I've mentioned that I have encountered two black bears while riding in the hinterlands. In two minutes. Yes, the two were within 100 yards of one another. A wee bit unnerving.
While black bear attacks are fairly rare, they can and do happen. According to these statistics, sixteen fatal encounters with black bears occurred in the last decade. I wasn't able to drum up stats for non-fatal attacks, but they do happen. Grizzlies are also starting to migrate south from Canada into the Pasayten Wilderness area of Washington, an area I hope to ride in someday. Fatal encounters with grizzlies seem to be few and far between, but I have no desire to be one of the unfortunate souls who do comprise the statistics.
Mountain Lions are also present in this area. I know of two experienced outdoorsmen who have been stalked by mountain lions, an experience neither cares to repeat.
Many hikers, backpackers, and trail riders carry bear bells and/or bear spray to ward off Ursus arctos horriblis, ursus americanus, and puma concolor, which is all fine and dandy, I suppose. As for me, should an encounter with one of these predators turn sideways, I want to know that there is more between than an aerosol can, harsh words, and sleigh bells standing between me and death by mauling. But that's just me. Therefore, I pack a sidearm.
Revolvers are my weapon of choice. They do not jam, and should a misfire occur, simply move to the next chamber. Up til now, I have carried a S&W Model 19 chambered in .357. This is a wonderful, well balanced revolver.
I tend to spend a great deal of time doing research on activities that I participate in. I like to be well educated. In the area of wilderness defense, said research led me to the realization that my .357 would be adequate against a two legged varmint, and passable against a mountain lion. Against a bear, however, it would likely serve only to further anger the aggressor.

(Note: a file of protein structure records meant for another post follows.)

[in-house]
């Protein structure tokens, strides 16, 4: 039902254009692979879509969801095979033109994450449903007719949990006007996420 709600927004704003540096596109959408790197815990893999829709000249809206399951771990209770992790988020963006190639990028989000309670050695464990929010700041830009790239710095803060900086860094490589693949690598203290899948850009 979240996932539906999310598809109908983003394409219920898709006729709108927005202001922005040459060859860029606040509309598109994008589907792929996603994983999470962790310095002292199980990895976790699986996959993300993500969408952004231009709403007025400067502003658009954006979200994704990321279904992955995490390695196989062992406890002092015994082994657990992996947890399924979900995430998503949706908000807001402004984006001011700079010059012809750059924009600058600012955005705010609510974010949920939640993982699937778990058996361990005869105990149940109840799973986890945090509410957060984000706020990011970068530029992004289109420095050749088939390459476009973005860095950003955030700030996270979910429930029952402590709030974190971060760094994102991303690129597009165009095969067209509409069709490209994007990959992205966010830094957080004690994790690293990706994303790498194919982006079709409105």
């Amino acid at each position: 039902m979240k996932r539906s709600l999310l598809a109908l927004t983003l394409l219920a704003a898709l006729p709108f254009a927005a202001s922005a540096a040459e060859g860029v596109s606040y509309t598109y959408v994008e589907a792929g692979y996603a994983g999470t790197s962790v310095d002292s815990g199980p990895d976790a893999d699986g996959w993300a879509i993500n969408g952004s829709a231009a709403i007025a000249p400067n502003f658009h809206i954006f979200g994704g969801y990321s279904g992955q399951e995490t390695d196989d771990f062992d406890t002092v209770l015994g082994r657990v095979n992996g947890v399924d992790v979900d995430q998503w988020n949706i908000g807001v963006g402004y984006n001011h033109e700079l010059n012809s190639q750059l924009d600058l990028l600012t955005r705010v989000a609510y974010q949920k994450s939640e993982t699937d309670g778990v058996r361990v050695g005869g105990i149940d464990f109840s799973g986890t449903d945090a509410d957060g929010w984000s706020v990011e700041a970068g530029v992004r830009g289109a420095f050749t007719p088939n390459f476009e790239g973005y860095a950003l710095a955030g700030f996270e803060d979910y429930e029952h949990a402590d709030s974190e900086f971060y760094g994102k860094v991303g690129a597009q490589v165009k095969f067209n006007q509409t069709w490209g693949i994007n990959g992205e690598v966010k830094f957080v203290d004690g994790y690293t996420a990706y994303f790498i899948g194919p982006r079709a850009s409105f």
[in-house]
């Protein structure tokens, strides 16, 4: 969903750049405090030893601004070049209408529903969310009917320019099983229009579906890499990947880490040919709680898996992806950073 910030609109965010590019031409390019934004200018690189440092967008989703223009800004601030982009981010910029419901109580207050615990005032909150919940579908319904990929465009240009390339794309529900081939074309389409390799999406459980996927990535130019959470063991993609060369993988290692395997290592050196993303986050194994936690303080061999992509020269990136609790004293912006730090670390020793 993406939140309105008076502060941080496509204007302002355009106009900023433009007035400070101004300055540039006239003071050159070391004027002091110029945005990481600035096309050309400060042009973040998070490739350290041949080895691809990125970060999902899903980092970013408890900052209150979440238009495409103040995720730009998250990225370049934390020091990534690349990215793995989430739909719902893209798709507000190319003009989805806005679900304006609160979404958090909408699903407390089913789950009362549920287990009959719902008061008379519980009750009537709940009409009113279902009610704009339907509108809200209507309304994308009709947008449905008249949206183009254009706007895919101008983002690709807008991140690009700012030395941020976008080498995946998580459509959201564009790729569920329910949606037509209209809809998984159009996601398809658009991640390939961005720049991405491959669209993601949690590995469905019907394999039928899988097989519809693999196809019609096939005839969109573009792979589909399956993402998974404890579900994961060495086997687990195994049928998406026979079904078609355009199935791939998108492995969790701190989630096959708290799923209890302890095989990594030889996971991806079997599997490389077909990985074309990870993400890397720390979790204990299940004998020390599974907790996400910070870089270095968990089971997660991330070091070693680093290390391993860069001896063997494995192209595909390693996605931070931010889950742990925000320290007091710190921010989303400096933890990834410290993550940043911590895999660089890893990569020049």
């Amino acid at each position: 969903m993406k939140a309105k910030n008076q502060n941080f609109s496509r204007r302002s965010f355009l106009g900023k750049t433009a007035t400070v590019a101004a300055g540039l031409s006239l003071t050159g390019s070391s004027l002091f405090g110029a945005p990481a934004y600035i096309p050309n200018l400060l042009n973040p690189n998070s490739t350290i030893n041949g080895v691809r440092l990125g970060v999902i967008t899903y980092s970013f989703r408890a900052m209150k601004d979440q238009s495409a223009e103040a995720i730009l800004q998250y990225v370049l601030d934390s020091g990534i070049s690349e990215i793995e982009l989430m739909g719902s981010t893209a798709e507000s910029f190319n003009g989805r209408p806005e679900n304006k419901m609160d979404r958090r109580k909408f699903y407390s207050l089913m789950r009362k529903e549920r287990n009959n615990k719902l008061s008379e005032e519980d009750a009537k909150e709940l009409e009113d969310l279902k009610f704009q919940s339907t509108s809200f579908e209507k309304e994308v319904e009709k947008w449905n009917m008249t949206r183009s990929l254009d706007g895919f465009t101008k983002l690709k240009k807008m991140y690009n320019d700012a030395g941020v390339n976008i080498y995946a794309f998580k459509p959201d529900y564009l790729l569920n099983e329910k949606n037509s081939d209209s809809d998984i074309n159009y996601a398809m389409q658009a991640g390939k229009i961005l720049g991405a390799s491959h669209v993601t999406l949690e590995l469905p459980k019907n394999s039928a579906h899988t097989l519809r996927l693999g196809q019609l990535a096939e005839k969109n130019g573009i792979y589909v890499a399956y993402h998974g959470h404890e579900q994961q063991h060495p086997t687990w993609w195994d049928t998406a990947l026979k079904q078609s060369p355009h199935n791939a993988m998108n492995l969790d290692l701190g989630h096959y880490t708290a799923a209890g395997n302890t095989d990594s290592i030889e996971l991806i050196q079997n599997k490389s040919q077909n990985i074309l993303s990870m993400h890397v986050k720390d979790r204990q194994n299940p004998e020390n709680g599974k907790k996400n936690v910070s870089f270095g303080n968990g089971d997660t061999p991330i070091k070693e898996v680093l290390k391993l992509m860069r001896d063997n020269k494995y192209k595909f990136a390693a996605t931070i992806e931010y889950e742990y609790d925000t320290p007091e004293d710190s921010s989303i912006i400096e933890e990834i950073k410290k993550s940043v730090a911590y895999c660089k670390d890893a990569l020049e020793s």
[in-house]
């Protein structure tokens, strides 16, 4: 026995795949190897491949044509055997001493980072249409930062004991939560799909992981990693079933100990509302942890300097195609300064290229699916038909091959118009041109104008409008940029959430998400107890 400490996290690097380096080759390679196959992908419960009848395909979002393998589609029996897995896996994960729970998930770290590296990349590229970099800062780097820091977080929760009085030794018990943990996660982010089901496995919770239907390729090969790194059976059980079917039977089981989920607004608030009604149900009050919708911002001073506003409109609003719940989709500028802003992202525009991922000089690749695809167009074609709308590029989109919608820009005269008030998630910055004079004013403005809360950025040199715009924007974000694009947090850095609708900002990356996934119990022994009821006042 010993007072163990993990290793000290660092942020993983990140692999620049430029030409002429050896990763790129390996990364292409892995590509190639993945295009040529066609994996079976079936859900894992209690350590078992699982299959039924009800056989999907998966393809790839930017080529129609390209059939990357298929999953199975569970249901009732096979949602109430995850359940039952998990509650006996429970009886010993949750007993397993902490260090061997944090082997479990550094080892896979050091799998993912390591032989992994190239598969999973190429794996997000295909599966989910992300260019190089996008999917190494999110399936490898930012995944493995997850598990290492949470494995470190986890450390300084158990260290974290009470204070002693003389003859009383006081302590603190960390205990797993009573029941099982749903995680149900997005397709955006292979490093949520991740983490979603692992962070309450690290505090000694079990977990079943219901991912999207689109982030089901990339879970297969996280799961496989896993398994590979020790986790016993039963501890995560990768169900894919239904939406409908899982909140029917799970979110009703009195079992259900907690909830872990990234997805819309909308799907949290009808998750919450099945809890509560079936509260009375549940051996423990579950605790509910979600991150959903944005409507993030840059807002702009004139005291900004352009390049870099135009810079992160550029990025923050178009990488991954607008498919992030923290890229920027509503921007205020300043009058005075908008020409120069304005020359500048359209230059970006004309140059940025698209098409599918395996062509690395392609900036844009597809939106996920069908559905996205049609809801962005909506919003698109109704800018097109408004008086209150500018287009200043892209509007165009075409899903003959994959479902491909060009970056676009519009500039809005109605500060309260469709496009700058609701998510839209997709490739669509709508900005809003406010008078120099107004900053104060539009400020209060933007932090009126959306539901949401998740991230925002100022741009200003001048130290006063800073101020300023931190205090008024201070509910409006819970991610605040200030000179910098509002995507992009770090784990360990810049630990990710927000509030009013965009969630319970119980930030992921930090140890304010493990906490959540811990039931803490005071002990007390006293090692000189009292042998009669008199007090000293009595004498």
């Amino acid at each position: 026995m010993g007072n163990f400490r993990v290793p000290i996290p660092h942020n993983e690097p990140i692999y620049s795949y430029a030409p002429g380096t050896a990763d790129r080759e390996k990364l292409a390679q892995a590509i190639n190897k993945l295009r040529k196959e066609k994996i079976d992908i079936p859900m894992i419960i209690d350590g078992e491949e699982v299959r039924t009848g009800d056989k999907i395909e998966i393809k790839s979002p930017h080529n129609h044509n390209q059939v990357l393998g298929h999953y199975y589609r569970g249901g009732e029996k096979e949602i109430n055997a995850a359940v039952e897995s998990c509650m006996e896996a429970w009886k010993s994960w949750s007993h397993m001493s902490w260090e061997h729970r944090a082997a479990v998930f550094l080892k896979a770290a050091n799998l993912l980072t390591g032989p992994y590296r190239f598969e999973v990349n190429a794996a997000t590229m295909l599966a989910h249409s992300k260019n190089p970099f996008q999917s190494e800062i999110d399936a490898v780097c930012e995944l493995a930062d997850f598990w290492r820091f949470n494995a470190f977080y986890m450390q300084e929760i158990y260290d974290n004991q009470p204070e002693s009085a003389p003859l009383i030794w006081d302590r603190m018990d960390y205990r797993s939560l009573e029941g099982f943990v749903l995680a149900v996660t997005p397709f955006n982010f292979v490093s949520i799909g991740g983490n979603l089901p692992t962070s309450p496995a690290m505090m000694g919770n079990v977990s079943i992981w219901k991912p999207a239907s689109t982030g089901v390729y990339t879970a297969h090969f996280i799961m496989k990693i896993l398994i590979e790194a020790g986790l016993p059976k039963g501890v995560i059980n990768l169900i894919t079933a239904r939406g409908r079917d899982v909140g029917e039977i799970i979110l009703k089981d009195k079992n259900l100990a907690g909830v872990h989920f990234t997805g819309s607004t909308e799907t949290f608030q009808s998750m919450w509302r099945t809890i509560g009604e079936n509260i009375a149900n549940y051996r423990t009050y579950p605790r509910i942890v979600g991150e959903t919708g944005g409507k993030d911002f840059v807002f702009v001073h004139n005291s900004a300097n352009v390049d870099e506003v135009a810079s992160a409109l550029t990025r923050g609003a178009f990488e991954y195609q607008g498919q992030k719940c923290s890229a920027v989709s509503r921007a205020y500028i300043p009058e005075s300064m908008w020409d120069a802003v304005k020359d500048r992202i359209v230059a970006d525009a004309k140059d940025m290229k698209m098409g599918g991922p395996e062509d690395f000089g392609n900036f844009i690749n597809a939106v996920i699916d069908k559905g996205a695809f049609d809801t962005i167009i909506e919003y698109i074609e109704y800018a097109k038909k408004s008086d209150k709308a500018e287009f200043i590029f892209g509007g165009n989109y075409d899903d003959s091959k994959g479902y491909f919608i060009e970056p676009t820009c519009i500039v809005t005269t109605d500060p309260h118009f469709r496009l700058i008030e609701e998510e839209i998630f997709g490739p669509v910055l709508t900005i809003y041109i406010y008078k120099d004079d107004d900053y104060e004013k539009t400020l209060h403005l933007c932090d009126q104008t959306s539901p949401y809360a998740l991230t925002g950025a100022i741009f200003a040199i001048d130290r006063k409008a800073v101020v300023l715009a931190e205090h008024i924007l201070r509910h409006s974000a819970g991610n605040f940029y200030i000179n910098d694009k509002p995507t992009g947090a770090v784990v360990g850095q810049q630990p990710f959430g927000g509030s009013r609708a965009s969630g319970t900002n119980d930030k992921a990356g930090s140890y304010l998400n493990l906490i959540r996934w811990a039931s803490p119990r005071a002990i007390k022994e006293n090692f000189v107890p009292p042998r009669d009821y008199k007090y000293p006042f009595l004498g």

Bear defense is best performed with a big bore, short barreled rife. Think Marlin Guide Gun chambered in 45-70. A portable cannon, which is not for the faint of heart. Realizing the impracticality of that option, most experts agree that the next best choice is a large caliber revolver chambered in .44 magnum, .45 Long Colt, or larger, if you dare. Semi-automatic pistols, such as the .45, are not preferable due to the slower velocities of these rounds.
When reading about the .44 magnum, I kept finding the statement "for those who can manage the recoil". This makes it sound a tad fearsome for the handler, no? Since I'm not the biggest fella on the block, I though perhaps this wasn't the round for me. But, proof is better than speculation, so I borrowed my Brother-in-Laws Ruger Blackhawk, purchased a box of ammo, and headed to the range. Fifty rounds later, I left saying "I gotta have one of these." Very manageable recoil.
I am now the proud owner of this beauty:
Ruger New Model Blackhawk in .44 magnum. I chose the stainless steel, since, well, it rains in these parts once in awhile (read: most of the time). It's single action, meaning one has to cock the hammer before firing, but I did that on my double action revolver too. It makes for less trigger pull, and greater accuracy. I admit I was initially skeptical about the "cowboy" style handle, but this pistol feels absolutely perfect in my hand.
There is one other reason for horse riders to carry a firearm, which I have mentioned before. Should a horse break a leg out in the boonies, there are few practical options available. None of us ever want to be in that situation, but it can, and does happen. I have heard one gruesome story o how this was dealt with when no gun was available. I'll spare you, but suffice it to say that the teller of this tale has never ridden unarmed since.